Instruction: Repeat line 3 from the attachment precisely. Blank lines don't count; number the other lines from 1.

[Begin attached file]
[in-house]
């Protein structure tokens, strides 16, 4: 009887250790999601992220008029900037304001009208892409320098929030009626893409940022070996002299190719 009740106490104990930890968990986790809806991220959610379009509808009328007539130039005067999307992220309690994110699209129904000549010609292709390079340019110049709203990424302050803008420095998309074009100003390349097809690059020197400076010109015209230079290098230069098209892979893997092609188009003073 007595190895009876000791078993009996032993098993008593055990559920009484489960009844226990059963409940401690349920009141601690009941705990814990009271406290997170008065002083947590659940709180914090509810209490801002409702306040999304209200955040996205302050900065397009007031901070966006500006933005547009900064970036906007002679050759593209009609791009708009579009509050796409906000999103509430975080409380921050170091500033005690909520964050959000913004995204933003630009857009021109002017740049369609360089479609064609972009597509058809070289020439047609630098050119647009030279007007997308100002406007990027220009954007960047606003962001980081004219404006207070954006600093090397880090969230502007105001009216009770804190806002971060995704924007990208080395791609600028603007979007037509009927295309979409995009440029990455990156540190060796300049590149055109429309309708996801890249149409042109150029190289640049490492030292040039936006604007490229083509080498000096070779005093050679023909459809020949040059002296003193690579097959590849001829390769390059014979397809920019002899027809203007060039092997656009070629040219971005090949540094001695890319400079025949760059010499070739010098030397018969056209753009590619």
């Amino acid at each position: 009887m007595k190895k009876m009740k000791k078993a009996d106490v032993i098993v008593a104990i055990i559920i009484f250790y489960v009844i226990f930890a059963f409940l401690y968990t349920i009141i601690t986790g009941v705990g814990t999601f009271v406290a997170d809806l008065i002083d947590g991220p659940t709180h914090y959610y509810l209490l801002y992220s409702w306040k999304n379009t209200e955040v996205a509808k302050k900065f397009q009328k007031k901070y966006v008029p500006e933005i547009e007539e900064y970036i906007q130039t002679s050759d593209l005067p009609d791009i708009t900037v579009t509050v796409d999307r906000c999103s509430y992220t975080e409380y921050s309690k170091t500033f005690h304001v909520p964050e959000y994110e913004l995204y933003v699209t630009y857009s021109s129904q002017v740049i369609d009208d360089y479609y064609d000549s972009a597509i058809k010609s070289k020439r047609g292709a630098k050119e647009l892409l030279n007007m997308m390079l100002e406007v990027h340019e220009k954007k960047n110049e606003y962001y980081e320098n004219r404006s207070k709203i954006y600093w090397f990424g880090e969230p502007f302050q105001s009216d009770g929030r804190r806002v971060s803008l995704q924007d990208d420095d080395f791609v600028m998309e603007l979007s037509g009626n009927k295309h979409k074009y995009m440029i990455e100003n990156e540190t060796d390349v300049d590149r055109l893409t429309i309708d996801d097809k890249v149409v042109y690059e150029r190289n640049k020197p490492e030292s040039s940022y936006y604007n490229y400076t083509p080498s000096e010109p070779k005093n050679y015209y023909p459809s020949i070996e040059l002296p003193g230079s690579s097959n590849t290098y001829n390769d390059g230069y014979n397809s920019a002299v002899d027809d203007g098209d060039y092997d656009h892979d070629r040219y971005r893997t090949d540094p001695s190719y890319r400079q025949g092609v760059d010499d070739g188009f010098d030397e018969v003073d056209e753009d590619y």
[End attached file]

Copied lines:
């Amino acid at each position: 009887m007595k190895k009876m009740k000791k078993a009996d106490v032993i098993v008593a104990i055990i559920i009484f250790y489960v009844i226990f930890a059963f409940l401690y968990t349920i009141i601690t986790g009941v705990g814990t999601f009271v406290a997170d809806l008065i002083d947590g991220p659940t709180h914090y959610y509810l209490l801002y992220s409702w306040k999304n379009t209200e955040v996205a509808k302050k900065f397009q009328k007031k901070y966006v008029p500006e933005i547009e007539e900064y970036i906007q130039t002679s050759d593209l005067p009609d791009i708009t900037v579009t509050v796409d999307r906000c999103s509430y992220t975080e409380y921050s309690k170091t500033f005690h304001v909520p964050e959000y994110e913004l995204y933003v699209t630009y857009s021109s129904q002017v740049i369609d009208d360089y479609y064609d000549s972009a597509i058809k010609s070289k020439r047609g292709a630098k050119e647009l892409l030279n007007m997308m390079l100002e406007v990027h340019e220009k954007k960047n110049e606003y962001y980081e320098n004219r404006s207070k709203i954006y600093w090397f990424g880090e969230p502007f302050q105001s009216d009770g929030r804190r806002v971060s803008l995704q924007d990208d420095d080395f791609v600028m998309e603007l979007s037509g009626n009927k295309h979409k074009y995009m440029i990455e100003n990156e540190t060796d390349v300049d590149r055109l893409t429309i309708d996801d097809k890249v149409v042109y690059e150029r190289n640049k020197p490492e030292s040039s940022y936006y604007n490229y400076t083509p080498s000096e010109p070779k005093n050679y015209y023909p459809s020949i070996e040059l002296p003193g230079s690579s097959n590849t290098y001829n390769d390059g230069y014979n397809s920019a002299v002899d027809d203007g098209d060039y092997d656009h892979d070629r040219y971005r893997t090949d540094p001695s190719y890319r400079q025949g092609v760059d010499d070739g188009f010098d030397e018969v003073d056209e753009d590619y």